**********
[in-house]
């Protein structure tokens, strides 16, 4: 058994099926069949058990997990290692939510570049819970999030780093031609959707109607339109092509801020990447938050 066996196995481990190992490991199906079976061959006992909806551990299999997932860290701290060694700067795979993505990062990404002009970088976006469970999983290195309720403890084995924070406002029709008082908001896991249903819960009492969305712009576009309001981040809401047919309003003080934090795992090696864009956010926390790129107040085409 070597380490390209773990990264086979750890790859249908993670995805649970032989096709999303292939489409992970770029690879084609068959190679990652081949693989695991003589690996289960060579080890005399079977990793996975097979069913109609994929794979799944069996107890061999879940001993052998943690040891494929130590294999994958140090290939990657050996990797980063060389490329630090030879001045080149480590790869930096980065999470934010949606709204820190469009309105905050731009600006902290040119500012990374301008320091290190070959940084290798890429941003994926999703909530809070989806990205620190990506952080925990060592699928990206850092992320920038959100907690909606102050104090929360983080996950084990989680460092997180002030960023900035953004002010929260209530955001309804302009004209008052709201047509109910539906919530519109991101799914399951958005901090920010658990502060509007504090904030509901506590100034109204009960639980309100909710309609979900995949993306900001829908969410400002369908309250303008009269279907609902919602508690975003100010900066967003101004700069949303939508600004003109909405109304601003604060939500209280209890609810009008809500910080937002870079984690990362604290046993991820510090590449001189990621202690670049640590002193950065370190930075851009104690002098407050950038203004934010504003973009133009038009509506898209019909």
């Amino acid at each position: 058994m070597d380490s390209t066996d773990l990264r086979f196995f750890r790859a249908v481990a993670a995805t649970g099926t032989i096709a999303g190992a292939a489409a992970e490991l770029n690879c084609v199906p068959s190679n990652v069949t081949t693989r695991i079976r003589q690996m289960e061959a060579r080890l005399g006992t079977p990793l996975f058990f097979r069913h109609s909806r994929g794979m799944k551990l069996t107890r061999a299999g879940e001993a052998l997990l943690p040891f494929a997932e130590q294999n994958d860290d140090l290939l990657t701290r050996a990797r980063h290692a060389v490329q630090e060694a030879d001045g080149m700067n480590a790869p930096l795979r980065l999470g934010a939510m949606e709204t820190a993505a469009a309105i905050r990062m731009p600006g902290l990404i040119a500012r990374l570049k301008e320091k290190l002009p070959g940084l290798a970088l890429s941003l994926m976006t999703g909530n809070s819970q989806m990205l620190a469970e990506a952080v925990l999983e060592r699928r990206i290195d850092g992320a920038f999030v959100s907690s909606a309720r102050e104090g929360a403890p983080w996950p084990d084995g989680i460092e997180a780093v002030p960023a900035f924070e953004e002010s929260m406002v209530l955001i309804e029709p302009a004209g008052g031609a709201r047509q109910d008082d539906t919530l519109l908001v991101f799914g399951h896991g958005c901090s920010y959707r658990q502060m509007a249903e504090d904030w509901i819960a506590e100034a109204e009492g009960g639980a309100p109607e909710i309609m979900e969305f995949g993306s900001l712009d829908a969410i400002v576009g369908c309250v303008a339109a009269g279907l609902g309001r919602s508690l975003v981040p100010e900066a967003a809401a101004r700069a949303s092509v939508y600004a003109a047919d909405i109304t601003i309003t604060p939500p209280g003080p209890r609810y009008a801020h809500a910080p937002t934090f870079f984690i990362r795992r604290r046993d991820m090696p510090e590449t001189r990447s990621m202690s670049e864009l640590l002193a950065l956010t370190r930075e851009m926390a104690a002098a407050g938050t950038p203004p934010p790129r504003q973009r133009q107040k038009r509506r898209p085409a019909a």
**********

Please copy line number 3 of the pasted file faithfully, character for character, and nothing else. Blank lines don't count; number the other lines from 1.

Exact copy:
């Amino acid at each position: 058994m070597d380490s390209t066996d773990l990264r086979f196995f750890r790859a249908v481990a993670a995805t649970g099926t032989i096709a999303g190992a292939a489409a992970e490991l770029n690879c084609v199906p068959s190679n990652v069949t081949t693989r695991i079976r003589q690996m289960e061959a060579r080890l005399g006992t079977p990793l996975f058990f097979r069913h109609s909806r994929g794979m799944k551990l069996t107890r061999a299999g879940e001993a052998l997990l943690p040891f494929a997932e130590q294999n994958d860290d140090l290939l990657t701290r050996a990797r980063h290692a060389v490329q630090e060694a030879d001045g080149m700067n480590a790869p930096l795979r980065l999470g934010a939510m949606e709204t820190a993505a469009a309105i905050r990062m731009p600006g902290l990404i040119a500012r990374l570049k301008e320091k290190l002009p070959g940084l290798a970088l890429s941003l994926m976006t999703g909530n809070s819970q989806m990205l620190a469970e990506a952080v925990l999983e060592r699928r990206i290195d850092g992320a920038f999030v959100s907690s909606a309720r102050e104090g929360a403890p983080w996950p084990d084995g989680i460092e997180a780093v002030p960023a900035f924070e953004e002010s929260m406002v209530l955001i309804e029709p302009a004209g008052g031609a709201r047509q109910d008082d539906t919530l519109l908001v991101f799914g399951h896991g958005c901090s920010y959707r658990q502060m509007a249903e504090d904030w509901i819960a506590e100034a109204e009492g009960g639980a309100p109607e909710i309609m979900e969305f995949g993306s900001l712009d829908a969410i400002v576009g369908c309250v303008a339109a009269g279907l609902g309001r919602s508690l975003v981040p100010e900066a967003a809401a101004r700069a949303s092509v939508y600004a003109a047919d909405i109304t601003i309003t604060p939500p209280g003080p209890r609810y009008a801020h809500a910080p937002t934090f870079f984690i990362r795992r604290r046993d991820m090696p510090e590449t001189r990447s990621m202690s670049e864009l640590l002193a950065l956010t370190r930075e851009m926390a104690a002098a407050g938050t950038p203004p934010p790129r504003q973009r133009q107040k038009r509506r898209p085409a019909a």